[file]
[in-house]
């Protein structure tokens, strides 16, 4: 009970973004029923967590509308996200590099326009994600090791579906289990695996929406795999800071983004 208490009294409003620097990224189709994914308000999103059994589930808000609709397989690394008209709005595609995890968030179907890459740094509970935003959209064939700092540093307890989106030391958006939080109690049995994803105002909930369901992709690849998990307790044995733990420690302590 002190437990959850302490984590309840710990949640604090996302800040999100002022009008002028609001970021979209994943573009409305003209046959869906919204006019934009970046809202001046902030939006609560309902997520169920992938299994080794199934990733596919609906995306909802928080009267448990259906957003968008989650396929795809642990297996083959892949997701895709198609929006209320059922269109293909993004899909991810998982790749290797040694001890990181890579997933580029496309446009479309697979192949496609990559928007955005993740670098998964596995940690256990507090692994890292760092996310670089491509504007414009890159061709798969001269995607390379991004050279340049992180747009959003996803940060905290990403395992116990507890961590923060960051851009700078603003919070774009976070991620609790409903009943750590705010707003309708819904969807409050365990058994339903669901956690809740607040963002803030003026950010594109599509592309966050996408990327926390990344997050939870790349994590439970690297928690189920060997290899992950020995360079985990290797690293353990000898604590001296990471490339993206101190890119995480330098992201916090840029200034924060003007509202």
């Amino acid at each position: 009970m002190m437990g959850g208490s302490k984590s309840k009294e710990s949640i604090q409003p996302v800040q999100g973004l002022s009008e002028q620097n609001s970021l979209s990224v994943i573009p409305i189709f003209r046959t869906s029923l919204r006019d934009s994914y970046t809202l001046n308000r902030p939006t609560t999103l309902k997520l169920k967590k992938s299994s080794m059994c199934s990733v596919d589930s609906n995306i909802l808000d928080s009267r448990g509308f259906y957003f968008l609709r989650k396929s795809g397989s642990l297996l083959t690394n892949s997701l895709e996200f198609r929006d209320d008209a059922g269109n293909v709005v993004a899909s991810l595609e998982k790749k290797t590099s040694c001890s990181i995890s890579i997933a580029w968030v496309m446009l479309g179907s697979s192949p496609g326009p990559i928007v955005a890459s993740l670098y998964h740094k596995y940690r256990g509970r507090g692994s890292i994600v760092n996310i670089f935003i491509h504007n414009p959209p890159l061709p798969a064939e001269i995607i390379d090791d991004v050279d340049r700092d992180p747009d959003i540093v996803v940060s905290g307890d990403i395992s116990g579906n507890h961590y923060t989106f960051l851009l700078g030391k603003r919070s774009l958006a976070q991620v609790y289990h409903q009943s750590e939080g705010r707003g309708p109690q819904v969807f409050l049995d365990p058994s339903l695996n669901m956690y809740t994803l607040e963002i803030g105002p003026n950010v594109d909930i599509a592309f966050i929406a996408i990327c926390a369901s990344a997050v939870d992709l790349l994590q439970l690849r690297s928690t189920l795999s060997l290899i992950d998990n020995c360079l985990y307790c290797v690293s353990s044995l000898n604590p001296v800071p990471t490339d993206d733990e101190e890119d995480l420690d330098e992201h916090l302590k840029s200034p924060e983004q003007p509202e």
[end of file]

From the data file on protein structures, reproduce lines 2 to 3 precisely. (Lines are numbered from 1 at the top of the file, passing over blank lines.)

């Protein structure tokens, strides 16, 4: 009970973004029923967590509308996200590099326009994600090791579906289990695996929406795999800071983004 208490009294409003620097990224189709994914308000999103059994589930808000609709397989690394008209709005595609995890968030179907890459740094509970935003959209064939700092540093307890989106030391958006939080109690049995994803105002909930369901992709690849998990307790044995733990420690302590 002190437990959850302490984590309840710990949640604090996302800040999100002022009008002028609001970021979209994943573009409305003209046959869906919204006019934009970046809202001046902030939006609560309902997520169920992938299994080794199934990733596919609906995306909802928080009267448990259906957003968008989650396929795809642990297996083959892949997701895709198609929006209320059922269109293909993004899909991810998982790749290797040694001890990181890579997933580029496309446009479309697979192949496609990559928007955005993740670098998964596995940690256990507090692994890292760092996310670089491509504007414009890159061709798969001269995607390379991004050279340049992180747009959003996803940060905290990403395992116990507890961590923060960051851009700078603003919070774009976070991620609790409903009943750590705010707003309708819904969807409050365990058994339903669901956690809740607040963002803030003026950010594109599509592309966050996408990327926390990344997050939870790349994590439970690297928690189920060997290899992950020995360079985990290797690293353990000898604590001296990471490339993206101190890119995480330098992201916090840029200034924060003007509202």
């Amino acid at each position: 009970m002190m437990g959850g208490s302490k984590s309840k009294e710990s949640i604090q409003p996302v800040q999100g973004l002022s009008e002028q620097n609001s970021l979209s990224v994943i573009p409305i189709f003209r046959t869906s029923l919204r006019d934009s994914y970046t809202l001046n308000r902030p939006t609560t999103l309902k997520l169920k967590k992938s299994s080794m059994c199934s990733v596919d589930s609906n995306i909802l808000d928080s009267r448990g509308f259906y957003f968008l609709r989650k396929s795809g397989s642990l297996l083959t690394n892949s997701l895709e996200f198609r929006d209320d008209a059922g269109n293909v709005v993004a899909s991810l595609e998982k790749k290797t590099s040694c001890s990181i995890s890579i997933a580029w968030v496309m446009l479309g179907s697979s192949p496609g326009p990559i928007v955005a890459s993740l670098y998964h740094k596995y940690r256990g509970r507090g692994s890292i994600v760092n996310i670089f935003i491509h504007n414009p959209p890159l061709p798969a064939e001269i995607i390379d090791d991004v050279d340049r700092d992180p747009d959003i540093v996803v940060s905290g307890d990403i395992s116990g579906n507890h961590y923060t989106f960051l851009l700078g030391k603003r919070s774009l958006a976070q991620v609790y289990h409903q009943s750590e939080g705010r707003g309708p109690q819904v969807f409050l049995d365990p058994s339903l695996n669901m956690y809740t994803l607040e963002i803030g105002p003026n950010v594109d909930i599509a592309f966050i929406a996408i990327c926390a369901s990344a997050v939870d992709l790349l994590q439970l690849r690297s928690t189920l795999s060997l290899i992950d998990n020995c360079l985990y307790c290797v690293s353990s044995l000898n604590p001296v800071p990471t490339d993206d733990e101190e890119d995480l420690d330098e992201h916090l302590k840029s200034p924060e983004q003007p509202e």